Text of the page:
Tuesday, February 11, 2014

Recurring Slope Lineae at Palikir Crater

This image combines a photograph of seasonal dark flows on a Martian slope with a grid of colors based on data collected by a mineral-mapping spectrometer observing the same area. The area is at Palikir Crater in the southern hemisphere of Mars.

The photograph is from the High Resolution Imaging Science Experiment (HiRISE) camera. The composition information, as an image with pixels appearing as a grid of squares, is from the Compact Reconnaissance Imaging Spectrometer for Mars (CRISM). Both of these instruments are on NASA's Mars Reconnaissance Orbiter. The view is oriented with north toward the bottom. The scale bar at lower left indicates 90 meters (295 feet).

These dark, warm-season flows are called "recurring slope lineae" or RSL. Researchers are using observations from Mars orbiters to study the possibility that RSL result from action of salty liquid water. This image was included in a paper by Lujendra Ojha of Georgia Institute of Technology, Atlanta, and co-authors in Geophysical Research Letters.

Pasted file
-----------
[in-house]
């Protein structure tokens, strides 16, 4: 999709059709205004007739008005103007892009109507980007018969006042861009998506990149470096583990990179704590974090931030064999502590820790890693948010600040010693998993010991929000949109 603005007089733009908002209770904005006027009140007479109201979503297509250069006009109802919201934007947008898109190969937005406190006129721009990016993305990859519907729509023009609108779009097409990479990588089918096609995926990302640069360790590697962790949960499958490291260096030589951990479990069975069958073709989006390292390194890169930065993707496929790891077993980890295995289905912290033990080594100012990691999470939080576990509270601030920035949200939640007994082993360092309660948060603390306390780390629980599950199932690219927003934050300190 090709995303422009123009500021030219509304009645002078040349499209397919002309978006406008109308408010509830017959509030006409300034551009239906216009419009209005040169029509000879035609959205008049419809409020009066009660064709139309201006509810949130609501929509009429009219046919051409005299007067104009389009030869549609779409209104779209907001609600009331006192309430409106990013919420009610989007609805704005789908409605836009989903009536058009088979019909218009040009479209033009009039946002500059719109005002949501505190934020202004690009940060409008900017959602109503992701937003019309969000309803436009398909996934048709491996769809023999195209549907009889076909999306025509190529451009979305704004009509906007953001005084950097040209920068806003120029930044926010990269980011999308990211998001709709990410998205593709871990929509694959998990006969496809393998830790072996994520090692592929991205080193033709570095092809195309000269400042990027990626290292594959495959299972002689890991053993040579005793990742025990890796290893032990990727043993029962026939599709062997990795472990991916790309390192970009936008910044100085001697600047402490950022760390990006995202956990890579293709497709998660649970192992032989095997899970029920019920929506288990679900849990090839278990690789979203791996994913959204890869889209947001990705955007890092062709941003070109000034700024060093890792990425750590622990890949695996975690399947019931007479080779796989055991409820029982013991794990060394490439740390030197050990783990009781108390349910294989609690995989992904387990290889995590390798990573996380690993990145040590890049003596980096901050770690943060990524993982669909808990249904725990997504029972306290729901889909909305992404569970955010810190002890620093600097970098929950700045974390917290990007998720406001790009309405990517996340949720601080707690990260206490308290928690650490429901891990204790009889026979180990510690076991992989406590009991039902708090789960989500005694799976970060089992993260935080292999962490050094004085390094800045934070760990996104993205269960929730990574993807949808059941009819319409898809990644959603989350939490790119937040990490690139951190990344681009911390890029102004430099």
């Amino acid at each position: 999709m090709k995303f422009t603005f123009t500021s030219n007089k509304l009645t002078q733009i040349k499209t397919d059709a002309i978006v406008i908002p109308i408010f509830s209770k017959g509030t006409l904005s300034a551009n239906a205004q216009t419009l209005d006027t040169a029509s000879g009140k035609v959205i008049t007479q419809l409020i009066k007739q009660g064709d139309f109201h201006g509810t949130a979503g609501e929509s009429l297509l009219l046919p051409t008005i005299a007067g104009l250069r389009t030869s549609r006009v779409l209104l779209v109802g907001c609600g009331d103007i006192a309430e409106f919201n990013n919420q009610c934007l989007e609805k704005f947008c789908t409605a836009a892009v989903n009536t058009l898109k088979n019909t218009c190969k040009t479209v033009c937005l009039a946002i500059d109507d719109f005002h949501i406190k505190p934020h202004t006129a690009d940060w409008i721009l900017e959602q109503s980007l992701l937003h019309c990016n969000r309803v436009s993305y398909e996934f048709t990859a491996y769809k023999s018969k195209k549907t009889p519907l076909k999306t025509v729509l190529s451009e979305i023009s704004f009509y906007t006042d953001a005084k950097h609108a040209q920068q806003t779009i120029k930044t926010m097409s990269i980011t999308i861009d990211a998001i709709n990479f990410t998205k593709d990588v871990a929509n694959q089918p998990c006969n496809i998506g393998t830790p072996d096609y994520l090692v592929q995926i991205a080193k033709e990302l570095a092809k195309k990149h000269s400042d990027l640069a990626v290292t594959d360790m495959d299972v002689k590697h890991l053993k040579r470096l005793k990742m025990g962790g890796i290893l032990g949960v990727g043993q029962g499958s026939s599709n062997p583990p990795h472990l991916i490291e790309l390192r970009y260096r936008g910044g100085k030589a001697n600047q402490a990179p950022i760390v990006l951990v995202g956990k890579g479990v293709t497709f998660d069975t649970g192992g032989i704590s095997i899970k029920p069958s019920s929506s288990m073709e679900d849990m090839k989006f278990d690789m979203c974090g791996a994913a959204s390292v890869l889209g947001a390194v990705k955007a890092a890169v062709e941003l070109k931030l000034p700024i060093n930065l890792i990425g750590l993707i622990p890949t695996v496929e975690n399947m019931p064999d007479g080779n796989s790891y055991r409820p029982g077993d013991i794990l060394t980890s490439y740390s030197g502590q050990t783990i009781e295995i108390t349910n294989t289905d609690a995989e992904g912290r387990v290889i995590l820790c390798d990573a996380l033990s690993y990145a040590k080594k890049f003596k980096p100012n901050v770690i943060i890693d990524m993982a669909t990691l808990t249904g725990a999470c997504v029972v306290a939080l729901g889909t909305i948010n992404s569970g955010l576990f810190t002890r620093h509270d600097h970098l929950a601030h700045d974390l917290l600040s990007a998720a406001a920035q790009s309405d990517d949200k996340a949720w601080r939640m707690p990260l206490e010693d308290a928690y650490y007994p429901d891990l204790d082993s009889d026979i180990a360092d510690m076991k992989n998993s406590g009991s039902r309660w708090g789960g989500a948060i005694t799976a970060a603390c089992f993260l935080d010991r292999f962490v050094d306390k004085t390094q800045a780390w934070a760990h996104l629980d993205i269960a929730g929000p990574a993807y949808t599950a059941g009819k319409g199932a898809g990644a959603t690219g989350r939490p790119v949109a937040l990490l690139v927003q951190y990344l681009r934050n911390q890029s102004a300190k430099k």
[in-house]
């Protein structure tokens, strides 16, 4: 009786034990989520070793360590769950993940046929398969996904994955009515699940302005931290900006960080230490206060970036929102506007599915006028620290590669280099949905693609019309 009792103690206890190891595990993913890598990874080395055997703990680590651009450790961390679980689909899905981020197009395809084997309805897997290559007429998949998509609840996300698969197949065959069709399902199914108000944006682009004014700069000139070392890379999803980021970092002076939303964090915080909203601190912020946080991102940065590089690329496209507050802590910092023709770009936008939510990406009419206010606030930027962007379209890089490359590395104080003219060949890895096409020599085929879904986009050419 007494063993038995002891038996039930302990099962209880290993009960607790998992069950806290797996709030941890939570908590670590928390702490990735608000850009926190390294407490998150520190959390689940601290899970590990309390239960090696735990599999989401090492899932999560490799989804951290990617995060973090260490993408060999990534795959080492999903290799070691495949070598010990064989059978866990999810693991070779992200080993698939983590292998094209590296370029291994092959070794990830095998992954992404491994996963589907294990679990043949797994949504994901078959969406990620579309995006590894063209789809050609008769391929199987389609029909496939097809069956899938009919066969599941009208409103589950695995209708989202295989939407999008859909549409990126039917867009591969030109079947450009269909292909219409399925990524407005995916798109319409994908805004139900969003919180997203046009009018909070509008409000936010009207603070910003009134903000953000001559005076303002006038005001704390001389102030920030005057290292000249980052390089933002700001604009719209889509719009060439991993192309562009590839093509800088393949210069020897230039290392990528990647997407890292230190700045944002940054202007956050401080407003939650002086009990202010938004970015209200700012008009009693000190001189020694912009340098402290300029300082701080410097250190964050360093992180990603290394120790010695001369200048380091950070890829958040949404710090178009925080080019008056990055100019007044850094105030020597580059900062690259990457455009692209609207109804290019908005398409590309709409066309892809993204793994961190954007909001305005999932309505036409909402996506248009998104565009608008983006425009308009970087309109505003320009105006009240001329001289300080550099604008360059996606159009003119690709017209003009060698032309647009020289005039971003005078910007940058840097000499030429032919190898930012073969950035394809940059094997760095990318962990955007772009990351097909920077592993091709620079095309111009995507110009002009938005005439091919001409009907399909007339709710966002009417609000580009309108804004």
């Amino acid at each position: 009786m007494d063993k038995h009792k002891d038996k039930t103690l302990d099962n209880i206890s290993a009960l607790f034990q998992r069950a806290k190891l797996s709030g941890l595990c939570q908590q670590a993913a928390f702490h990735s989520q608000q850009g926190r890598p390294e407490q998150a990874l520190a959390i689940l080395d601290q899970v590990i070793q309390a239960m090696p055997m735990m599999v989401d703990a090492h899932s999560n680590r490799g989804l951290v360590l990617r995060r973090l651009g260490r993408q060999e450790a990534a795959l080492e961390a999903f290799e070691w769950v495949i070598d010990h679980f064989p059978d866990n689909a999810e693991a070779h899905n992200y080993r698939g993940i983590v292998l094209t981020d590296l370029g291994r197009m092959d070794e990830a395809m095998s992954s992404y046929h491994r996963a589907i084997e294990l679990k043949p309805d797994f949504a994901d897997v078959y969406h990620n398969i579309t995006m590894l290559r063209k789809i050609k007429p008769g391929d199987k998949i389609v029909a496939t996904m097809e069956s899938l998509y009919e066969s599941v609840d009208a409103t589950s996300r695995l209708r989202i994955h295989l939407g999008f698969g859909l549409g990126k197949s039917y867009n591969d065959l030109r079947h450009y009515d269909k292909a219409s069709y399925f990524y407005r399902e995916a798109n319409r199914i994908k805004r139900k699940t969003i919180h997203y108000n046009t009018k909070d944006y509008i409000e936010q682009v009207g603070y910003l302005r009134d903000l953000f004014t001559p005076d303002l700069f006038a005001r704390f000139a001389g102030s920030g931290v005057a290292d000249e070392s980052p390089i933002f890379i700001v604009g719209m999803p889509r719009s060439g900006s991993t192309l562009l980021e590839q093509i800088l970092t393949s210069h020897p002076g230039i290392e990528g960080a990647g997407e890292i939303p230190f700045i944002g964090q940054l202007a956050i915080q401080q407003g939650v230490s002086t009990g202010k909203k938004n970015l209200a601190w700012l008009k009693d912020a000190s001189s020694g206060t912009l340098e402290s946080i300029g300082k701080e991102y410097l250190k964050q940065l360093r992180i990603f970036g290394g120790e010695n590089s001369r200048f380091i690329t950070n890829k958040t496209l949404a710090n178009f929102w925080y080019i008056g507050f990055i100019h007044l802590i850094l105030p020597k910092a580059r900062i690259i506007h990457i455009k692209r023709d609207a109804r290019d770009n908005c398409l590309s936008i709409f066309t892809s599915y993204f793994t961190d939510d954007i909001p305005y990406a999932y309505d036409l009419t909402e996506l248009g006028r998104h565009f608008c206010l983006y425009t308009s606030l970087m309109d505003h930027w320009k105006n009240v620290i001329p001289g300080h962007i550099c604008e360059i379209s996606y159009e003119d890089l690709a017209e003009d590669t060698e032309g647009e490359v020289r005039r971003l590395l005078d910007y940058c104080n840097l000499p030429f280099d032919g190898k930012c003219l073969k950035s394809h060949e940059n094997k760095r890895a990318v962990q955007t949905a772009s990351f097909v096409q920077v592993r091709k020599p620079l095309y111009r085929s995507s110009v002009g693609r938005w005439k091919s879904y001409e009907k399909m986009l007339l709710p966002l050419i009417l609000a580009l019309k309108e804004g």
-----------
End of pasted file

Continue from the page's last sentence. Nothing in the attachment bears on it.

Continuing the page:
The purple and pink colors of the CRISM image represent spectra with absorption of light at wavelengths of 920 nanometers and 530 nanometers. The strength of these absorption bands at this site varies seasonally -- weaker when the RSL are inactive and stronger when the RSL are active. Absorption at 530 nanometers can indicate a concentration of ferric iron, so this could be a clue that the fluctuations observed in the absorption bands of iron minerals may be related to the RSL activity. Other image products from the same Nov. 2, 2007, HiRISE observation are available at http://www.uahirise.org/PSP_005943_1380.

Image credit: NASA/JPL-Caltech/UA/JHU-APL

Note: For more information, see NASA Mars Orbiters See Clues to Possible Water Flows.

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